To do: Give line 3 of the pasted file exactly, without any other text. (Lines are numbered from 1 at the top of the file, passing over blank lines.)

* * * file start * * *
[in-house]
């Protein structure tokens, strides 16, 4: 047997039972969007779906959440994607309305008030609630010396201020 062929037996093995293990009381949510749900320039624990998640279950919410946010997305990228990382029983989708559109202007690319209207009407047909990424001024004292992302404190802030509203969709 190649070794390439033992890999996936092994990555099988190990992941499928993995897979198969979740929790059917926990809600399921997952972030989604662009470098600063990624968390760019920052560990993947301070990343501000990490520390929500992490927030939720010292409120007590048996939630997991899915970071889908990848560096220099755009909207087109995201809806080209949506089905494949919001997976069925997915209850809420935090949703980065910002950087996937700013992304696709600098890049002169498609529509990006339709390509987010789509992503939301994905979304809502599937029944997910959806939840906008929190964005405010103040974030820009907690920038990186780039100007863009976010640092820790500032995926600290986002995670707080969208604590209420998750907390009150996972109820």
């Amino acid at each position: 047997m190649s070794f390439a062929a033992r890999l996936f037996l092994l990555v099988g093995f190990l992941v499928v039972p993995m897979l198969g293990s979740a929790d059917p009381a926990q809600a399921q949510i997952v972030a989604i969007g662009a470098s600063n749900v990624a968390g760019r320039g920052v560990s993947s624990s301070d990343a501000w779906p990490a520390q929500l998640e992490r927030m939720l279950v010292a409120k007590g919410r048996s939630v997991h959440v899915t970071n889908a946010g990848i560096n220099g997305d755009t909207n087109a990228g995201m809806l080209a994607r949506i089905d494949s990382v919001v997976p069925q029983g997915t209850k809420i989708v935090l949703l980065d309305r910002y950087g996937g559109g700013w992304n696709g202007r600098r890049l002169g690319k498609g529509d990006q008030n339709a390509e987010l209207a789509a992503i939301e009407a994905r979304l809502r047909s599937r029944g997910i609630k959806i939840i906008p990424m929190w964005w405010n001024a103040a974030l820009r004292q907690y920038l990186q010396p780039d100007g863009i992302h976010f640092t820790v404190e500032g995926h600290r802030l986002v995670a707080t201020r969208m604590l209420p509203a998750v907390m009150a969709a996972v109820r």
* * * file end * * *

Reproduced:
């Amino acid at each position: 047997m190649s070794f390439a062929a033992r890999l996936f037996l092994l990555v099988g093995f190990l992941v499928v039972p993995m897979l198969g293990s979740a929790d059917p009381a926990q809600a399921q949510i997952v972030a989604i969007g662009a470098s600063n749900v990624a968390g760019r320039g920052v560990s993947s624990s301070d990343a501000w779906p990490a520390q929500l998640e992490r927030m939720l279950v010292a409120k007590g919410r048996s939630v997991h959440v899915t970071n889908a946010g990848i560096n220099g997305d755009t909207n087109a990228g995201m809806l080209a994607r949506i089905d494949s990382v919001v997976p069925q029983g997915t209850k809420i989708v935090l949703l980065d309305r910002y950087g996937g559109g700013w992304n696709g202007r600098r890049l002169g690319k498609g529509d990006q008030n339709a390509e987010l209207a789509a992503i939301e009407a994905r979304l809502r047909s599937r029944g997910i609630k959806i939840i906008p990424m929190w964005w405010n001024a103040a974030l820009r004292q907690y920038l990186q010396p780039d100007g863009i992302h976010f640092t820790v404190e500032g995926h600290r802030l986002v995670a707080t201020r969208m604590l209420p509203a998750v907390m009150a969709a996972v109820r």